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The reduction of the active cell size to the nanoscale is crucial for the improvement of the phase change memory devices (PCM) based on Ge-Sb-Te (GST) alloys. The self-assembly of Au catalyzed Ge1Sb2Te4 (GST-124) nanowires (NWs) has been achieved by metal organic chemical vapor deposition. The atomic arrangement of the NWs has been investigated and the stacking sequence has been identified, by combining the direct observation by High Angle Annular Dark Field (HAADF) imaging and simulations. It has been assessed that Ge and Sb atoms can randomly occupy the same sites in the crystal lattice, despite the adverse predictions of the theoretical models elaborated for the bulk material.
Large-scale growth capability is a general requirement for any reliable and cost-effective device application. Catalyst-free vapor-phase growth techniques generally let obtain high purity materials, but their application in large-scale growths of zinc oxide (ZnO) nanostructures is not trivial, because the lack of catalysts makes the control of these process rather difficult. Three different optimizations of the basic vapor phase growth have been studied and performed to obtain selected and reproducible growths of three different ZnO nanostructures with improved yield, i.e. nanotetrapods, nanowires and nanorods. No precursor or catalyst has been used in order to reduce contamination sources as more as possible.
We report on the photoluminescence (PL) of GaAs-Al0.32Ga0.68As core-shell nanowires grown by MOVPE, and their dependence on the precursors V:III molar ratio utilised in the vapor during growth. It is shown that the PL emission of the GaAs nanowire core red-shifts with decreasing the V:III ratio from 30:1 to 4:1, an effect tentatively ascribed to the build-up of a space-charge region at the core-shell hetero-interface, the latter associated to the unintentional incorporation of impurities, namely C in GaAs and Si in AlGaAs.
The interest in semiconducting metal oxide nanowires for gas sensing devices is today very high. Besides common materials such as SnO2 or ZnO, also In2O3 has been obtained in this quasi-1D morphology . In the present work In2O3 nanowires have been grown by vapor transport process starting from 6N pure In. For a better knowledge of the fundamental properties and the sensing mechanism of In2O3 nanowires, the obtained samples have been investigated by different techniques, focusing mainly on the optical characterization. Their morphology and structure have been studied by Scanning Electron Microscopy (SEM), Transmission Electron Microscopy (TEM) and X-Ray diffraction. The optical properties have been investigated as well, mainly by means of photo- (PL) and Cathodo-luminescence (CL) both applied in the UV-Visible range. A complex emission spectrum has been revealed and assigned to specific defects thanks to a deep analysis of the bands as functions of temperature (varying from 20 to 300K) and to suitable thermal treatments (in oxygen rich atmosphere at 1000°C). Moreover, the effects of electron beam irradiation have been pointed out by performing CL spectra on a single In2O3 nanowire after different irradiation times. The possible influence of the substrate has been verified by measuring low temperature spectra on In2O3 nanowires grown both on alumina and silicon substrates.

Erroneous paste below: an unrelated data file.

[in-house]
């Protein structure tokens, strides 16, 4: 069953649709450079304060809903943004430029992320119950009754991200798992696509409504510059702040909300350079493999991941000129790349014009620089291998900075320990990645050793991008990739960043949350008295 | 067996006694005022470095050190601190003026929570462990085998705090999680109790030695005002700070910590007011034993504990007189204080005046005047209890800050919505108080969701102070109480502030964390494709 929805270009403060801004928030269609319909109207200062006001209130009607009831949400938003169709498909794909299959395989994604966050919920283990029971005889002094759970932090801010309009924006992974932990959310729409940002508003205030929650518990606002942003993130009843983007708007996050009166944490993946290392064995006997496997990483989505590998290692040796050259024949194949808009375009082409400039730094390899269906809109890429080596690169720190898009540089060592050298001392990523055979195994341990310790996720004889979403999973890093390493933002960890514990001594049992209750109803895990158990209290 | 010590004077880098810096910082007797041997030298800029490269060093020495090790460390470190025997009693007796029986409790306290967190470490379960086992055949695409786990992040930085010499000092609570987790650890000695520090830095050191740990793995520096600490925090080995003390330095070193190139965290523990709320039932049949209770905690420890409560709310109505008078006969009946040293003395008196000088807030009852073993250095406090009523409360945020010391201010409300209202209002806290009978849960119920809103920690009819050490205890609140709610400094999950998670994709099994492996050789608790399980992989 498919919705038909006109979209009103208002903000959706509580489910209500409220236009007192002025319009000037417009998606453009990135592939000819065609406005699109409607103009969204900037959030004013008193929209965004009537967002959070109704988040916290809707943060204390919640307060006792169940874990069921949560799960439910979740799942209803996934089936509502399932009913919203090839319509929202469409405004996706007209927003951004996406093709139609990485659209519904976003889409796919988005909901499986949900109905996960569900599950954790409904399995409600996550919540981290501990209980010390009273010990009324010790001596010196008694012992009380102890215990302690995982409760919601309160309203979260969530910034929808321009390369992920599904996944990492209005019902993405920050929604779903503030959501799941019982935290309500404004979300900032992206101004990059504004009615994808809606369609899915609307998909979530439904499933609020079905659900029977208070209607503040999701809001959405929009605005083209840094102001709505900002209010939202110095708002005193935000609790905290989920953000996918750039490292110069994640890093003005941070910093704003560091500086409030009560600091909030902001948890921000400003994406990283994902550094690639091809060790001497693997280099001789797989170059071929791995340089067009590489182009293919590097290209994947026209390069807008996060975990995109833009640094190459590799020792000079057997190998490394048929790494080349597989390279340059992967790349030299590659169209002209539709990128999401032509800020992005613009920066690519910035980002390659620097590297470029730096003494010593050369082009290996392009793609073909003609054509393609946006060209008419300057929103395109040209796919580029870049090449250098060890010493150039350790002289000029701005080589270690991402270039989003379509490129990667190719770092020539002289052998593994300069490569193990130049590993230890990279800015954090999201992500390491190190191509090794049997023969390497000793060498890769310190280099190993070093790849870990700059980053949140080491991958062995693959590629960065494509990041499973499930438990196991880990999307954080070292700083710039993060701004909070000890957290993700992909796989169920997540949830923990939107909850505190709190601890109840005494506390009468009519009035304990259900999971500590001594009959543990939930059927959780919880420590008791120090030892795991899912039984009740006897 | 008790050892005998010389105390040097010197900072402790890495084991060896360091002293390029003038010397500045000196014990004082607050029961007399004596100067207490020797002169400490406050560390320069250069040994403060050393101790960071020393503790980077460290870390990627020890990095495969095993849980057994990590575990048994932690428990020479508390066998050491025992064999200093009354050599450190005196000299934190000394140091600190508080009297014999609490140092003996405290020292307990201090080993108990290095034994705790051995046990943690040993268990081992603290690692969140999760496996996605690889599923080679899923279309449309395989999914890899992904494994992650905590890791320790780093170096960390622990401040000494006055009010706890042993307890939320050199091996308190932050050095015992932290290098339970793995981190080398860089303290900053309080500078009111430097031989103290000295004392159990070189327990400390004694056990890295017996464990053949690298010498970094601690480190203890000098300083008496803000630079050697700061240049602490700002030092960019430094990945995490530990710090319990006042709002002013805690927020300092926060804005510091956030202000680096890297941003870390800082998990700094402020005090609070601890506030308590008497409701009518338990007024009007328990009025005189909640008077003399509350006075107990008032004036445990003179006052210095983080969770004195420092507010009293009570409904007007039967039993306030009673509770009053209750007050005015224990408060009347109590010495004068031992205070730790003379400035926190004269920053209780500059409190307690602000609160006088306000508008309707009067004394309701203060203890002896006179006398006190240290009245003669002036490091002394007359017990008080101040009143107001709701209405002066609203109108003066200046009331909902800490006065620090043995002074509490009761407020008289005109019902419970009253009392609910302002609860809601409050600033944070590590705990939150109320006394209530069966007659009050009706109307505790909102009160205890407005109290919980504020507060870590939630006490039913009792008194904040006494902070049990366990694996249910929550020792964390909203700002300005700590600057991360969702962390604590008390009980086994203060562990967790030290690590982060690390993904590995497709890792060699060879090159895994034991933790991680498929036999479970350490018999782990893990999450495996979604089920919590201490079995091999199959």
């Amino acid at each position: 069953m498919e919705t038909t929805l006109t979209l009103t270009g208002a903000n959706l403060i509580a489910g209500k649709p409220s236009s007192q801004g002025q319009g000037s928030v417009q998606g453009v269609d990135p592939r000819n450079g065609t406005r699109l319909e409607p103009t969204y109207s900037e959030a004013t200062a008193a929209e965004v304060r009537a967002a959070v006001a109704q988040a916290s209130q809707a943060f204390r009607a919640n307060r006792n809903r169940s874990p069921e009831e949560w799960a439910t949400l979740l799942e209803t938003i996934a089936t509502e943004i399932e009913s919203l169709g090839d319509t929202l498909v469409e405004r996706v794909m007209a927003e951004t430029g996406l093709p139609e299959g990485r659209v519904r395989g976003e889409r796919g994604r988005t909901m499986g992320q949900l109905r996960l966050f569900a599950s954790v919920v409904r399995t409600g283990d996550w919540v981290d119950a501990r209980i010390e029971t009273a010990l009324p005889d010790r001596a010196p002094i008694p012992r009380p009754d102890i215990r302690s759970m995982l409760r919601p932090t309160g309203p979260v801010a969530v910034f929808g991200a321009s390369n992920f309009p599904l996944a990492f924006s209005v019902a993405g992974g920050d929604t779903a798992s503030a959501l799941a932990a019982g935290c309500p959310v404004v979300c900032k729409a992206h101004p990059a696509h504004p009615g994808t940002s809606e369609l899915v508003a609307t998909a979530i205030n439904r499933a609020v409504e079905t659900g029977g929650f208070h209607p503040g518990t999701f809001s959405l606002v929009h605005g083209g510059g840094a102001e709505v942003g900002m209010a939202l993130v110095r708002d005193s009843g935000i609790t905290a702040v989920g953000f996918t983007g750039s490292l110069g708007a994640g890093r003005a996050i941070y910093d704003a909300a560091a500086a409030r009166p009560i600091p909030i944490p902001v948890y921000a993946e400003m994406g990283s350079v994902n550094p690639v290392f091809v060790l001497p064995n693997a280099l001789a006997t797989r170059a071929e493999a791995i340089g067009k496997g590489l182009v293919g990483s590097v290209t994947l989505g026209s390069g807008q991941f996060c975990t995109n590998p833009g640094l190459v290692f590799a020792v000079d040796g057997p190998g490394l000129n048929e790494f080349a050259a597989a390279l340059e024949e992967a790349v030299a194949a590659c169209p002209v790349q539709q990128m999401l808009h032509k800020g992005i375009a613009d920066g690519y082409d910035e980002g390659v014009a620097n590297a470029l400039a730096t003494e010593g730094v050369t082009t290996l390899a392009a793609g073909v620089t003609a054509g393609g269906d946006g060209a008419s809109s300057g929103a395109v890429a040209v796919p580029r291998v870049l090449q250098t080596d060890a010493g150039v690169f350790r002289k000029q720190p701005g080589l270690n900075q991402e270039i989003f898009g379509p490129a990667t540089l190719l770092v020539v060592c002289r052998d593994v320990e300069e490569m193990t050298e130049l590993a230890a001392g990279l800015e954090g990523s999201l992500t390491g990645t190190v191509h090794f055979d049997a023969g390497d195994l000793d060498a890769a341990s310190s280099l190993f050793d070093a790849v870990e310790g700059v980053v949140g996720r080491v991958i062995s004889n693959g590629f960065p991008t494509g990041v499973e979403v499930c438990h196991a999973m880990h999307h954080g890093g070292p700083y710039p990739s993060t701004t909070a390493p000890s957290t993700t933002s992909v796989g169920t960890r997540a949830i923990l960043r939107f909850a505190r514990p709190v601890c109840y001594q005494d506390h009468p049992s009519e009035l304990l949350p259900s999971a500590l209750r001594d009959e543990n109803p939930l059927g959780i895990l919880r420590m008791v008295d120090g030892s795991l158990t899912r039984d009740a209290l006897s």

The capability of hydrogen to passivate nitrogen in dilute nitrides is exploited to in-plane engineer the electronic properties of Ga(AsN)/GaAs heterostructures. Two methods are presented: i) by deposition of hydrogen-opaque metallic masks on Ga(AsN) and subsequent hydrogen irradiation, we artificially create zones of the crystal having the band gap of untreated Ga(AsN) surrounded by GaAs-like barriers; ii) by employing an intense (∼100 nA) and narrow (∼100 nm) beam of electrons, we dissociate the complexes formed by N and H in a spatially delimited part of a hydrogenated Ga(AsN) sample. As a consequence, in the spatial regions irradiated by the electron beam, hydrogenated Ga(AsN) recovers the smaller energy gap it had before hydrogen implantation.
SnO2 nanowires have been recently employed in the “gas-sensors” field and excellent results of conductometric and optical tests on SnO2 nanowires-based gas sensors have been reported.
However, the mechanism that controls the gas-sensing effect in metal oxides nanowires is not fully understood yet. Here the authors present the first results of an in-depth study about the influence of post growth treatments on the physical and gas sensing properties of SnO2 nanowires.
In particular, SnO2 nanowires grown by a vapour transport technique were annealed in a oxygen-rich atmosphere and then characterized by different techniques to assess the influence of the treatment on the nanowires properties.
The annealing in oxygen atmosphere is shown to strongly affect the PL and CL spectra, the electrical resistivity as well as the gas sensing properties of the nanowires. The obtained results are consistent with a reduction of the oxygen vacancies concentration induced by the O2 treatment and seem to confirm the role of these defects in affecting the gas response of SnO2 nanowires-based sensors.
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